Good Afternoon
Good Afternoon

Bach-to-Bach concertos at Staller Center

Something old, something new. Something borrowed. Something ...? No, it's not a wedding and they're not playing the blues. The Aulos Ensemble, which made a splash at Staller Center a few seasons back with Handel's "Water Music," returns with an all-Bach weekend, starring each of Johann Sebastian's six Brandenburg Concertos.

Playing all six Brandenburgs is rare enough that this concert marks the first time Aulos, five musicians from Juilliard's class of '73, have performed them together. The concerts - and Sunday nights, plus a family matinee - will be performed using period instruments. This was unusual when the ensemble formed, but has become de rigueur since the mid-'80s, when CDs created demand from discriminating classical music audiences.

Bach and the instruments are the old part. What's new is the spate of recordings the Internet has made possible for groups like Aulos, enjoying a fine reputation with a niche audience. The guest artists, including student musicians of the Stony Brook Baroque Players, are borrowed.


THREE'S COMPANY "Doing all six concertos in one night is a bit of overload," says Marc Schachtman, who plays Baroque oboe for Aulos. "And we wanted to take advantage of all the Stony Brook harpsichord students." Tomorrow's program of Brandenburg Concertos 3, 5 and 1 will be supplemented by Bach's Concertos for Multiple Harpsichords. Sunday's lineup - Brandenburgs 6, 4 and 2 - will include probably a first for many who attend: four harpsichords playing another Bach piece for the precursor to the piano.

Besides Schachtman, Aulos musicians include Christopher Krueger, flauto traverso and recorder; Linda Quan, Baroque violin and viola; Myron Lutzke, Baroque cello, and Arthur Haas, harpsichord.


WHY PERIOD? "We don't pretend to play the music as Bach heard it," says Schachtman, "any more than we play Beethoven as he might have heard it - especially since Beethoven was deaf much of his life." With just two keys, the oboe of Bach's time may be the most visually distinctive period instrument. Today's oboe is covered with keys from top to bottom. "The sound was different with these instruments," says Schachtman, "built for an intimate setting. When music commanded larger audiences, instrument makers felt the need to strengthen them. Violins had to be beefed up to support increased tension of the strings, sacrificing a certain vitality." To accommodate the softer sound, the Aulos concert is in the acoustically rich Recital Hall.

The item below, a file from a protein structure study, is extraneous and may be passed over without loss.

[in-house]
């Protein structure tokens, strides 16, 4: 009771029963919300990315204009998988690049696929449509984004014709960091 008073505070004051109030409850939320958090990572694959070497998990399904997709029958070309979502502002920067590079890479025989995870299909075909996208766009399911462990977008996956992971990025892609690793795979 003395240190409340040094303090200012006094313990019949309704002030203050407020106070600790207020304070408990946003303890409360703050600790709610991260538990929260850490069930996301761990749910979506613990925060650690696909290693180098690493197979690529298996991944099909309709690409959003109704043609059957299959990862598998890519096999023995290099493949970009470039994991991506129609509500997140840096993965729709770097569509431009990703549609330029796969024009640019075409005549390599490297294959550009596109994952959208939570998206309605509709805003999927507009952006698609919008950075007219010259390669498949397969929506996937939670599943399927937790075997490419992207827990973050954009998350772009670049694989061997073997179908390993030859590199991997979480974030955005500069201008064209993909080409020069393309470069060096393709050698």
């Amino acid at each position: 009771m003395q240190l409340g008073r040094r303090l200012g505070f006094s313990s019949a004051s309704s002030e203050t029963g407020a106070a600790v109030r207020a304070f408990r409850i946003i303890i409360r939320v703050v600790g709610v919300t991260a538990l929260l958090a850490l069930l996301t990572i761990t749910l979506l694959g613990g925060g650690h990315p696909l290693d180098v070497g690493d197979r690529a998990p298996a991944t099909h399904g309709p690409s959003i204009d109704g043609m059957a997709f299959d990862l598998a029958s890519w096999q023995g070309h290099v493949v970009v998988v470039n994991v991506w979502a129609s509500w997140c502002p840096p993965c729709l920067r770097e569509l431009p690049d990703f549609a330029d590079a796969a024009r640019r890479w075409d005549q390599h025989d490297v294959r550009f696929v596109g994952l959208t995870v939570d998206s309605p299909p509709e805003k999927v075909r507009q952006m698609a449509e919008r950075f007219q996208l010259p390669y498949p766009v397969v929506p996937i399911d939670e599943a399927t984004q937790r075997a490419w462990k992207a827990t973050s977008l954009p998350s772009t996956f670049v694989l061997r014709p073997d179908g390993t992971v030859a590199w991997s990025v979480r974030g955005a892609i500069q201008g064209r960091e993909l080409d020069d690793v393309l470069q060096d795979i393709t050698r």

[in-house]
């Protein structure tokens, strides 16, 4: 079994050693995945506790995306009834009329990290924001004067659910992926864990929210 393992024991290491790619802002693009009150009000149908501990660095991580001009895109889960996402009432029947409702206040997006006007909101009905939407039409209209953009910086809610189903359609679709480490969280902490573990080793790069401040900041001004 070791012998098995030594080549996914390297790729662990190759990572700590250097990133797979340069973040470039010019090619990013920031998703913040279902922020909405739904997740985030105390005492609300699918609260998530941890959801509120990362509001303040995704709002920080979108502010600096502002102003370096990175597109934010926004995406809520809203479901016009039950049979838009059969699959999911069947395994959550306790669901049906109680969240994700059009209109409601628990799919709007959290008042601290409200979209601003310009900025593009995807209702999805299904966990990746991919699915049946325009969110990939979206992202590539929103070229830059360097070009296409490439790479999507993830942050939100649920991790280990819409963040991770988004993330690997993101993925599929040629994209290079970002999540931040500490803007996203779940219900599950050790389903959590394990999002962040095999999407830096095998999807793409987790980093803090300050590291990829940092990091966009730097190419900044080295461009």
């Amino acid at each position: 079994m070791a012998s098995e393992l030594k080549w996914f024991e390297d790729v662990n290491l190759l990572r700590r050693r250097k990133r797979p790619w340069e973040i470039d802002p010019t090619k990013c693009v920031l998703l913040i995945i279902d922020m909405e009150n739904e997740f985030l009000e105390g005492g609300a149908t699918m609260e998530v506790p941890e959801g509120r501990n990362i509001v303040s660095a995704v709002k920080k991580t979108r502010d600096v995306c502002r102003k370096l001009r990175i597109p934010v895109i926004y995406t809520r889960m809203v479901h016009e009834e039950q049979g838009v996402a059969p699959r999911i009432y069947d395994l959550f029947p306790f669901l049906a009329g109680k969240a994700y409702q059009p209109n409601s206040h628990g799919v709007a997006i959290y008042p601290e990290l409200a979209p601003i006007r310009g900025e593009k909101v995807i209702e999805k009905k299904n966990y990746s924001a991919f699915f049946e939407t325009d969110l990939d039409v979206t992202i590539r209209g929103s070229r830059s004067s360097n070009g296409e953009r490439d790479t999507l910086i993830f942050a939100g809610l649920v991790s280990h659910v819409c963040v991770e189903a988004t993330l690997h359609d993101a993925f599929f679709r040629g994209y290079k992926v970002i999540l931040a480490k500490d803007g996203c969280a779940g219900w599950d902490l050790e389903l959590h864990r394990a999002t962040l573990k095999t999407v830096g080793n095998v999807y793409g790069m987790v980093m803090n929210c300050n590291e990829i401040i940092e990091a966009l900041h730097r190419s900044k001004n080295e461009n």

PAPA BACH Celebrating the man as well as the musician, "An Afternoon With the Bach Family" concert Sunday reminds us that J.S. was a dad. Indeed, he fathered 20 children; several who survived were composers. "Since there were no recordings, the only way to hear music was to play it. So Bach created an instructional notebook. We'll play selections from that," says Schachtman, "and music by his children."

WHAT Aulos Ensemble's all-Bach weekend

WHEN | WHERE Three Brandenburg concertos Saturday night at 8; remaining three Sunday night at 7; family concert Sunday, 3 p.m. at the Staller Center Recital Hall, Stony Brook University

INFO $42 for two evening concerts, $12 for family matinee;, 631-632-2787

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